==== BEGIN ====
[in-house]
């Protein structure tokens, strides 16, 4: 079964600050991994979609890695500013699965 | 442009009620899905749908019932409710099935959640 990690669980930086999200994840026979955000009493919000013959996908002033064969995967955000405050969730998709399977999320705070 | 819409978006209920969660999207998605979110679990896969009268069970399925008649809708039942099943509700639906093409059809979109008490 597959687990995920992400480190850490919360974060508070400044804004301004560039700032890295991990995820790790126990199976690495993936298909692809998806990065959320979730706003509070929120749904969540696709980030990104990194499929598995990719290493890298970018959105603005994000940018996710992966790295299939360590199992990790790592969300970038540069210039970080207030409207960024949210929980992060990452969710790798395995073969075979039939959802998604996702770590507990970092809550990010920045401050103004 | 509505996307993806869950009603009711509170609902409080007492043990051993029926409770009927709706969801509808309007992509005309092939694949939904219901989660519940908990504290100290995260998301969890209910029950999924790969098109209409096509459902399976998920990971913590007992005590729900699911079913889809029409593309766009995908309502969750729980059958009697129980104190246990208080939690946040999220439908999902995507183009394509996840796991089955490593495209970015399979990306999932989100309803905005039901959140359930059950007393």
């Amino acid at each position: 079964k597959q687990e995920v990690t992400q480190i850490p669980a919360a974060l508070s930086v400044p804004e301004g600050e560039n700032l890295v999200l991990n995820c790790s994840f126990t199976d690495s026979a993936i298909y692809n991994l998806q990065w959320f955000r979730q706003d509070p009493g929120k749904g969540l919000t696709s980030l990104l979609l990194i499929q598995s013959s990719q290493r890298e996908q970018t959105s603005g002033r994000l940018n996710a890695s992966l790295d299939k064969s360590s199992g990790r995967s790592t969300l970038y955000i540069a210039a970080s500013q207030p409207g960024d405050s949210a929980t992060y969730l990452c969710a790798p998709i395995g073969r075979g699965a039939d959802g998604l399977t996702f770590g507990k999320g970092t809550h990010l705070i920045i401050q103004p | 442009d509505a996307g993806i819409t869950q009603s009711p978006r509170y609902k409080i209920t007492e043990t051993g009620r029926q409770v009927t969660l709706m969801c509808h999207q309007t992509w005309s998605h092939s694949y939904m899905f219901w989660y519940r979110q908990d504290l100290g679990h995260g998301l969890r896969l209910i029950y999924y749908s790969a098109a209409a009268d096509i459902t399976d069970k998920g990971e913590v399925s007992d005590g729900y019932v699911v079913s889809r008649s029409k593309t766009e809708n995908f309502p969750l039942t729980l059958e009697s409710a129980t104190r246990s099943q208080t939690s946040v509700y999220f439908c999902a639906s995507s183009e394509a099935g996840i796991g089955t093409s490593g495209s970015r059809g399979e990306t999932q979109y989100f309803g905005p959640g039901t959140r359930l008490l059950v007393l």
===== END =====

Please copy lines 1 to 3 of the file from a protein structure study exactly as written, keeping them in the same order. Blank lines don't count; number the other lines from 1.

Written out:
[in-house]
């Protein structure tokens, strides 16, 4: 079964600050991994979609890695500013699965 | 442009009620899905749908019932409710099935959640 990690669980930086999200994840026979955000009493919000013959996908002033064969995967955000405050969730998709399977999320705070 | 819409978006209920969660999207998605979110679990896969009268069970399925008649809708039942099943509700639906093409059809979109008490 597959687990995920992400480190850490919360974060508070400044804004301004560039700032890295991990995820790790126990199976690495993936298909692809998806990065959320979730706003509070929120749904969540696709980030990104990194499929598995990719290493890298970018959105603005994000940018996710992966790295299939360590199992990790790592969300970038540069210039970080207030409207960024949210929980992060990452969710790798395995073969075979039939959802998604996702770590507990970092809550990010920045401050103004 | 509505996307993806869950009603009711509170609902409080007492043990051993029926409770009927709706969801509808309007992509005309092939694949939904219901989660519940908990504290100290995260998301969890209910029950999924790969098109209409096509459902399976998920990971913590007992005590729900699911079913889809029409593309766009995908309502969750729980059958009697129980104190246990208080939690946040999220439908999902995507183009394509996840796991089955490593495209970015399979990306999932989100309803905005039901959140359930059950007393």
């Amino acid at each position: 079964k597959q687990e995920v990690t992400q480190i850490p669980a919360a974060l508070s930086v400044p804004e301004g600050e560039n700032l890295v999200l991990n995820c790790s994840f126990t199976d690495s026979a993936i298909y692809n991994l998806q990065w959320f955000r979730q706003d509070p009493g929120k749904g969540l919000t696709s980030l990104l979609l990194i499929q598995s013959s990719q290493r890298e996908q970018t959105s603005g002033r994000l940018n996710a890695s992966l790295d299939k064969s360590s199992g990790r995967s790592t969300l970038y955000i540069a210039a970080s500013q207030p409207g960024d405050s949210a929980t992060y969730l990452c969710a790798p998709i395995g073969r075979g699965a039939d959802g998604l399977t996702f770590g507990k999320g970092t809550h990010l705070i920045i401050q103004p | 442009d509505a996307g993806i819409t869950q009603s009711p978006r509170y609902k409080i209920t007492e043990t051993g009620r029926q409770v009927t969660l709706m969801c509808h999207q309007t992509w005309s998605h092939s694949y939904m899905f219901w989660y519940r979110q908990d504290l100290g679990h995260g998301l969890r896969l209910i029950y999924y749908s790969a098109a209409a009268d096509i459902t399976d069970k998920g990971e913590v399925s007992d005590g729900y019932v699911v079913s889809r008649s029409k593309t766009e809708n995908f309502p969750l039942t729980l059958e009697s409710a129980t104190r246990s099943q208080t939690s946040v509700y999220f439908c999902a639906s995507s183009e394509a099935g996840i796991g089955t093409s490593g495209s970015r059809g399979e990306t999932q979109y989100f309803g905005p959640g039901t959140r359930l008490l059950v007393l």